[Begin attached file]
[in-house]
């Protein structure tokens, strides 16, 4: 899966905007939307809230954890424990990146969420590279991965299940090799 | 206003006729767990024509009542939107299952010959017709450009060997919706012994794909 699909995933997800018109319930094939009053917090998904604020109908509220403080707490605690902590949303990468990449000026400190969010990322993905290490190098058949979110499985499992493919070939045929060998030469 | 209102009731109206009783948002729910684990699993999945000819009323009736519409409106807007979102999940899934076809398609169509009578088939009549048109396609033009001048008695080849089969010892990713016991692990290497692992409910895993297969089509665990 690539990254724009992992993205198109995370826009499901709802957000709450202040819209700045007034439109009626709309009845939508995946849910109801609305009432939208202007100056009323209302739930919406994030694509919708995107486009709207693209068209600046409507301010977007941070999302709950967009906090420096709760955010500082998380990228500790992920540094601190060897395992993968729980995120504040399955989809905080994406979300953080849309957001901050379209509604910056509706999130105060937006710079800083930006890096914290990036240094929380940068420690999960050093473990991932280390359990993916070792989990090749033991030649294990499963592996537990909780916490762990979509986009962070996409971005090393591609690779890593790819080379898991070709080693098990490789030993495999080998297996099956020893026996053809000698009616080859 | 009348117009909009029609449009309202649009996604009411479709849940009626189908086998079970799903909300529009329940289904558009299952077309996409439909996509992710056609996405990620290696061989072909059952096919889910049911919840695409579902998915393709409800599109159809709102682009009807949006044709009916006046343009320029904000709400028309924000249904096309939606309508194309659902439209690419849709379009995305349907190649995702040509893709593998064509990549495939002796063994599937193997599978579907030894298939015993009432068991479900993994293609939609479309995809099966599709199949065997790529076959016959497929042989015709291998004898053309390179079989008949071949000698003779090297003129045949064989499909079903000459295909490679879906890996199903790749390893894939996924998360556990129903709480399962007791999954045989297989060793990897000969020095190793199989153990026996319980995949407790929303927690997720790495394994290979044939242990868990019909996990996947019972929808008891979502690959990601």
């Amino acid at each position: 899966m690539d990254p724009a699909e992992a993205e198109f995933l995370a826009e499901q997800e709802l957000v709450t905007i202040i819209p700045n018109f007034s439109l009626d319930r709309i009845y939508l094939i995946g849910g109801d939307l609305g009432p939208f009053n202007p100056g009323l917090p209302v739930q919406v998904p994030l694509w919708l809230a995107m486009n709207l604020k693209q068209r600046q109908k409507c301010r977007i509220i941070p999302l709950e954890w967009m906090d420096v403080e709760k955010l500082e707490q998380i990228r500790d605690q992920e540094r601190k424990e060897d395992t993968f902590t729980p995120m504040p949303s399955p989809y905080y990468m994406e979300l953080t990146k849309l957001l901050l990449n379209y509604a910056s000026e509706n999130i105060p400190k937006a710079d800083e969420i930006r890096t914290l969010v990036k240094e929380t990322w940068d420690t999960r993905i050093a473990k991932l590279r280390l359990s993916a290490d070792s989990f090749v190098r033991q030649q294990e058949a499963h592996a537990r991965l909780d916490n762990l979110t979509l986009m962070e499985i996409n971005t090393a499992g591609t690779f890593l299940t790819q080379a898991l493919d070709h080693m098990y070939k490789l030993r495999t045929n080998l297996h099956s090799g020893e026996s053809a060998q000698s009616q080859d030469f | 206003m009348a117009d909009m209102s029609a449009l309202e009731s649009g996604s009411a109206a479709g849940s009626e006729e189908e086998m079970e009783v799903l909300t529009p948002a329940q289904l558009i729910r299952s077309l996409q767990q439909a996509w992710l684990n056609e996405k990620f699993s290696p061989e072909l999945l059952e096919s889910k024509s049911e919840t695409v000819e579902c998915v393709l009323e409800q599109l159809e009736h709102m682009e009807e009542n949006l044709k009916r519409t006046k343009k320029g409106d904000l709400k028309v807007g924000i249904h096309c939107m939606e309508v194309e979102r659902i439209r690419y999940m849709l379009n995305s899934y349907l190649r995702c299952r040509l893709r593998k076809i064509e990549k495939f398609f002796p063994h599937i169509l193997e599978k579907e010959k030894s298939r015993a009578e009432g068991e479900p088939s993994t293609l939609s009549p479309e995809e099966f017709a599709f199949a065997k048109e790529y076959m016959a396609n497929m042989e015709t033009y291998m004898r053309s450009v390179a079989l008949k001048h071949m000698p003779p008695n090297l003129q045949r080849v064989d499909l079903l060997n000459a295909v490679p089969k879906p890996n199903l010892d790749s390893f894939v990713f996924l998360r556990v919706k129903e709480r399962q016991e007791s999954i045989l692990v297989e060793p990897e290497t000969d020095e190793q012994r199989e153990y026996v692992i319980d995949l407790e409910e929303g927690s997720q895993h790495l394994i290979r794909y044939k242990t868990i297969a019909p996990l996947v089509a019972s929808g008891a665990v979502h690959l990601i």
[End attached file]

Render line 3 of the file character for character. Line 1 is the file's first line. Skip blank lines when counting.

């Amino acid at each position: 899966m690539d990254p724009a699909e992992a993205e198109f995933l995370a826009e499901q997800e709802l957000v709450t905007i202040i819209p700045n018109f007034s439109l009626d319930r709309i009845y939508l094939i995946g849910g109801d939307l609305g009432p939208f009053n202007p100056g009323l917090p209302v739930q919406v998904p994030l694509w919708l809230a995107m486009n709207l604020k693209q068209r600046q109908k409507c301010r977007i509220i941070p999302l709950e954890w967009m906090d420096v403080e709760k955010l500082e707490q998380i990228r500790d605690q992920e540094r601190k424990e060897d395992t993968f902590t729980p995120m504040p949303s399955p989809y905080y990468m994406e979300l953080t990146k849309l957001l901050l990449n379209y509604a910056s000026e509706n999130i105060p400190k937006a710079d800083e969420i930006r890096t914290l969010v990036k240094e929380t990322w940068d420690t999960r993905i050093a473990k991932l590279r280390l359990s993916a290490d070792s989990f090749v190098r033991q030649q294990e058949a499963h592996a537990r991965l909780d916490n762990l979110t979509l986009m962070e499985i996409n971005t090393a499992g591609t690779f890593l299940t790819q080379a898991l493919d070709h080693m098990y070939k490789l030993r495999t045929n080998l297996h099956s090799g020893e026996s053809a060998q000698s009616q080859d030469f | 206003m009348a117009d909009m209102s029609a449009l309202e009731s649009g996604s009411a109206a479709g849940s009626e006729e189908e086998m079970e009783v799903l909300t529009p948002a329940q289904l558009i729910r299952s077309l996409q767990q439909a996509w992710l684990n056609e996405k990620f699993s290696p061989e072909l999945l059952e096919s889910k024509s049911e919840t695409v000819e579902c998915v393709l009323e409800q599109l159809e009736h709102m682009e009807e009542n949006l044709k009916r519409t006046k343009k320029g409106d904000l709400k028309v807007g924000i249904h096309c939107m939606e309508v194309e979102r659902i439209r690419y999940m849709l379009n995305s899934y349907l190649r995702c299952r040509l893709r593998k076809i064509e990549k495939f398609f002796p063994h599937i169509l193997e599978k579907e010959k030894s298939r015993a009578e009432g068991e479900p088939s993994t293609l939609s009549p479309e995809e099966f017709a599709f199949a065997k048109e790529y076959m016959a396609n497929m042989e015709t033009y291998m004898r053309s450009v390179a079989l008949k001048h071949m000698p003779p008695n090297l003129q045949r080849v064989d499909l079903l060997n000459a295909v490679p089969k879906p890996n199903l010892d790749s390893f894939v990713f996924l998360r556990v919706k129903e709480r399962q016991e007791s999954i045989l692990v297989e060793p990897e290497t000969d020095e190793q012994r199989e153990y026996v692992i319980d995949l407790e409910e929303g927690s997720q895993h790495l394994i290979r794909y044939k242990t868990i297969a019909p996990l996947v089509a019972s929808g008891a665990v979502h690959l990601i």